Music Arrangement Basics: Pitch

In this six week series on arranging, I aim to help break down arrangement to six simple elements that I hope you can apply to your productions. These blogposts are meant to be short, simple and easy to digest with an average reading time of five minutes or less for the average producer who has not had any formal music education.

Here are the topics that we are going to cover over the next 6 weeks:

  1. Pitch
  2. Rhythm
  3. Dynamics
  4. Timbre
  5. Articulation
  6. Level of Activity


1. What is Pitch?

  • A pitch is a reference to a note value that describes how high or low a note sounds.
  • In music, a note value refers to a note such as C, D, E, F, G, A, B.
  • Each note has a frequency. For example, note A (A4) above note middle C (C4) has a frequency of 440hz.
  • The lower the frequency the lower the pitch of a note, the higher the frequency, the higher the pitch of a note.

2. What does this mean in arrangement?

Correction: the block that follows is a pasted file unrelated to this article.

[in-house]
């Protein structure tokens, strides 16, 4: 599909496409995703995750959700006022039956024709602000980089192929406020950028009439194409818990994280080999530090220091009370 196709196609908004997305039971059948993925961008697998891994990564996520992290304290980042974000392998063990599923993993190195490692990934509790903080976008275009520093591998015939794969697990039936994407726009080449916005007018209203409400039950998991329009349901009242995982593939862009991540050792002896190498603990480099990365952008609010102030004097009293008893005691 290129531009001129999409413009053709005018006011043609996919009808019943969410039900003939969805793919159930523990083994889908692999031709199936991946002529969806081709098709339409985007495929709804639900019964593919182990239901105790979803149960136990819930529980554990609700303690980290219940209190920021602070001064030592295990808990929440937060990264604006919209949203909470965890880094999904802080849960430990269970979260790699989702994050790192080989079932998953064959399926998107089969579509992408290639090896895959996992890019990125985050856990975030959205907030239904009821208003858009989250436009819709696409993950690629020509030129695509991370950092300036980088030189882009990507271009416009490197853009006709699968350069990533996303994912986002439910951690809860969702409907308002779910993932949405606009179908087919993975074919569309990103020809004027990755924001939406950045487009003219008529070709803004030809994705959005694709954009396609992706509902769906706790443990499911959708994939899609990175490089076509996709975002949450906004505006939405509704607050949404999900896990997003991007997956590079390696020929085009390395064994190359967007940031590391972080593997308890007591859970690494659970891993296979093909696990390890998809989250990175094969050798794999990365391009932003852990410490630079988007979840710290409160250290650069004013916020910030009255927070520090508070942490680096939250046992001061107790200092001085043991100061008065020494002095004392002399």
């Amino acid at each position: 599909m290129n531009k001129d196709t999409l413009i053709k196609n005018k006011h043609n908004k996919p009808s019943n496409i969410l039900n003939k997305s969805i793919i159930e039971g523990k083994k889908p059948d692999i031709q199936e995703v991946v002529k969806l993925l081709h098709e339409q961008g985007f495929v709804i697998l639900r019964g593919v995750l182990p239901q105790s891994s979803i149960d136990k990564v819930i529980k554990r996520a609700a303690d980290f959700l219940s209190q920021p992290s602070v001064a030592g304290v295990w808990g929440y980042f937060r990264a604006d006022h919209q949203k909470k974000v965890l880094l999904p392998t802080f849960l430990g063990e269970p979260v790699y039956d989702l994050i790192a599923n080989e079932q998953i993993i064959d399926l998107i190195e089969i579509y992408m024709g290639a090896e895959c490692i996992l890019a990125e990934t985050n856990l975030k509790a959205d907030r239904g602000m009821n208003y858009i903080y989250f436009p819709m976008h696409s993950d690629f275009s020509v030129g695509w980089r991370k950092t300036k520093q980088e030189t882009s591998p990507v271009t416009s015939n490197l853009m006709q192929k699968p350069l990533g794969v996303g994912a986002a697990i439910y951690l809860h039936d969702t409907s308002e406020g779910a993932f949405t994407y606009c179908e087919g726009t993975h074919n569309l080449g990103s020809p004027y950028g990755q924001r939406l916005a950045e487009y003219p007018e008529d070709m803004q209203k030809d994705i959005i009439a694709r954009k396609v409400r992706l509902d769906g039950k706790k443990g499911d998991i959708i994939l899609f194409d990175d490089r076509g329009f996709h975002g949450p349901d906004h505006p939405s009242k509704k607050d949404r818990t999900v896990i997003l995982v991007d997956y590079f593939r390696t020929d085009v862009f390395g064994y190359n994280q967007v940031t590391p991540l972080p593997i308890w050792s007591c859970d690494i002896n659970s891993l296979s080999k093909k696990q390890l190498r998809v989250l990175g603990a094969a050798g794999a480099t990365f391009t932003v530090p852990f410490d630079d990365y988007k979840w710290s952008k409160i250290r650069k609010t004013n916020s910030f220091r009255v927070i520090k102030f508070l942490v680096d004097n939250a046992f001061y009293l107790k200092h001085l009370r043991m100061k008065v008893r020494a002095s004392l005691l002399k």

• When you string a few notes together of different pitches, you get a melody.
  • As you would know, catchy melodies are usually melodies that have a good string of notes with varying pitches and rhythm.
  • Crafting such melodies takes years of experience and attention to details.
  • Because pitch relates to frequency, your instrument choice or melody you write, ultimately affects the sonic space of your arrangement.

3. Practical applications & Questions to ask

  • An ideal arrangement would want to satisfy the full sonic spectrum of frequencies. That means, you would want to make sure that you have the right instruments covering the right pitch.
  • For example, a bass part will cover low frequencies, a piano, guitar, or synth pad part can cover the middle frequencies, and perhaps a lead synth line can take the main melody that covers the high frequency spectrum.
  • Our ears are tuned to hear things balanced and any unbalance to the sonic spectrum will affect the listener.
  • Pitch can also be used as a way to get a listener’s attention. A lead line with a high pitch would cut through an arrangement much more than a bass line with a low pitch.
  • Before writing a new melody or part for an instrument, ask yourself how the instrument’s melody and pitch will affect the arrangement? Is it going to add, clutter or distract?

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April 11, 2016

Reuben Raman Product Marketing Manager at Splice